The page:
K-12 engineering teachers lack education system support

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During this week’s Engineers Week we celebrate the power of engineering to make a positive difference for humanity and the future of our planet. Though we all reap the benefits of engineering, many Americans are unfamiliar with the field. Put simply, engineering is a way of creatively addressing society’s needs. It is distinct from science, which focuses on discovery. Along with science, engineering leads to innovation and technologies critical to America’s wellbeing and economic future. Engineering is essential to addressing a host of grand challenges, such as combating climate change, personalizing medical treatment and securing cyberspace.

We need a more engineering-literate public. This starts with our children. As a nation, we must invest in preparing the next generation — elementary, middle and high school students — to think creatively and optimistically about the future, to think like engineers. 

An engineer’s approach to understanding the world and addressing its challenges is structured and analytic yet also creative and humanistic. It requires knowledge across multiple disciplines, notably science and mathematics, and also an appreciation for history, culture, values and ethics. The central activity of engineering is design, an iterative process of defining a problem, need or opportunity; creating options in the form of products, processes and systems; and developing the optimal path to achieve the goal of the work. Hands-on aspects of engineering design — sketching, building, testing — are highly engaging, even for the very young.

Early education in STEM (science, technology, engineering, and mathematics) is a strong predictor of future academic achievement. And though one might assume the main goal of engineering education at the K-12 level is to encourage more students to pursue engineering careers, the benefits of engineering thinking are far too valuable to be reserved just for those who aim to become engineers. These include improving understanding of what engineers do, supporting more effective forms of integrated STEM education and helping young people develop critical life skills such as problem-solving, communication and teamwork.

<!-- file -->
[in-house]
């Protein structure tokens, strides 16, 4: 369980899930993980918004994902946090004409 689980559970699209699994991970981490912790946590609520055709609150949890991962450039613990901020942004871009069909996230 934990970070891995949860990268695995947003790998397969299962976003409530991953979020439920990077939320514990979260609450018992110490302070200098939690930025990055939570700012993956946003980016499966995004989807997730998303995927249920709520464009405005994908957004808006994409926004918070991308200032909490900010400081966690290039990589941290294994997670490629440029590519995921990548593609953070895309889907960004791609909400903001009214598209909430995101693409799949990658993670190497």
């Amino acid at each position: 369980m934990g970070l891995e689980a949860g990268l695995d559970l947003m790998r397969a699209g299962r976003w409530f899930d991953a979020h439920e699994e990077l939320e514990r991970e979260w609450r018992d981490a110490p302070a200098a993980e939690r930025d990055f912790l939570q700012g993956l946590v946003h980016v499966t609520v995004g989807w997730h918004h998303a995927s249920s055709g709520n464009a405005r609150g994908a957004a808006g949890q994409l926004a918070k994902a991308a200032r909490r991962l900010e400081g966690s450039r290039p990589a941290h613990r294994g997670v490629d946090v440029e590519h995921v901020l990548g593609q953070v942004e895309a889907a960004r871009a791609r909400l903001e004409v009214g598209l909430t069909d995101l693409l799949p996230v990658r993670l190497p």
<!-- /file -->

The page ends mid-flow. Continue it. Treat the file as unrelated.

Efforts to introduce engineering thinking in K-12 schools — as well as out-of-school settings, like clubs, science centers and STEM competitions such as FIRST Robotics — have been growing over the past 25 years. Yet compared to most subjects, engineering’s footprint in the K-12 curriculum remains quite small.

The unfortunate reality is that few K-12 teachers have had formal exposure to the concepts and practices of engineering. A just-published study by the National Academies of Sciences, Engineering and Medicine (NASEM) found that less than 0.1 percent of K-12 teachers in the U.S. self-identify as teachers of engineering. One explanation is that there are almost no university programs preparing prospective K-12 teachers of engineering. As a result, most K-12 educators who bring engineering into their classrooms do so by studying on their own time or taking part in short-term professional development activities. These admirable yet piecemeal efforts are unlikely to lead to wider impact.

One hopeful trend is the widespread adoption by states of new standards for K-12 science education, the Next Generation Science Standards. NGSS recognizes the value of more integrated forms of STEM learning by explicitly linking the teaching of science concepts and practices to engineering. The field of technology education, which has historical ties to industrial arts, is also a potential source for change. Some programs that prepare these educators include engineering coursework, though the number of graduates, like the field itself, is small. And efforts to get undergraduate engineering students to consider K-12 teaching have so far met with limited success.

The NASEM report, however, found little evidence that the nation’s science teacher education programs are heeding the call to incorporate engineering. Given the large size of the science teacher workforce, getting states to implement the engineering components of NGSS should be a priority. States should also work to define appropriate preparation and credentialing guidelines at various grade levels so that young people interested in teaching engineering see a clear career pathway. Engineering schools must play a role, too, by partnering with schools of education to design curriculum that prepares K–12 teachers of engineering.

During Engineers Week, tens of thousands of engineers visit K-12 classrooms to share exciting, hands-on activities with students and teachers. This week’s outreach efforts, and others, are important. Yet their impact would be much greater if more K-12 educators were equipped to support students’ opportunities to think like engineers.

John L Anderson is president of the National Academy of Engineering.

Ellen Kullman is president and CEO of Carbon, a retired CEO and chair of DuPont, and chair of the NASEM Committee on Educator Capacity Building in K–12 Engineering Education.

Tags Education Engineering education National Academy of Engineering Science, technology, engineering, and mathematics

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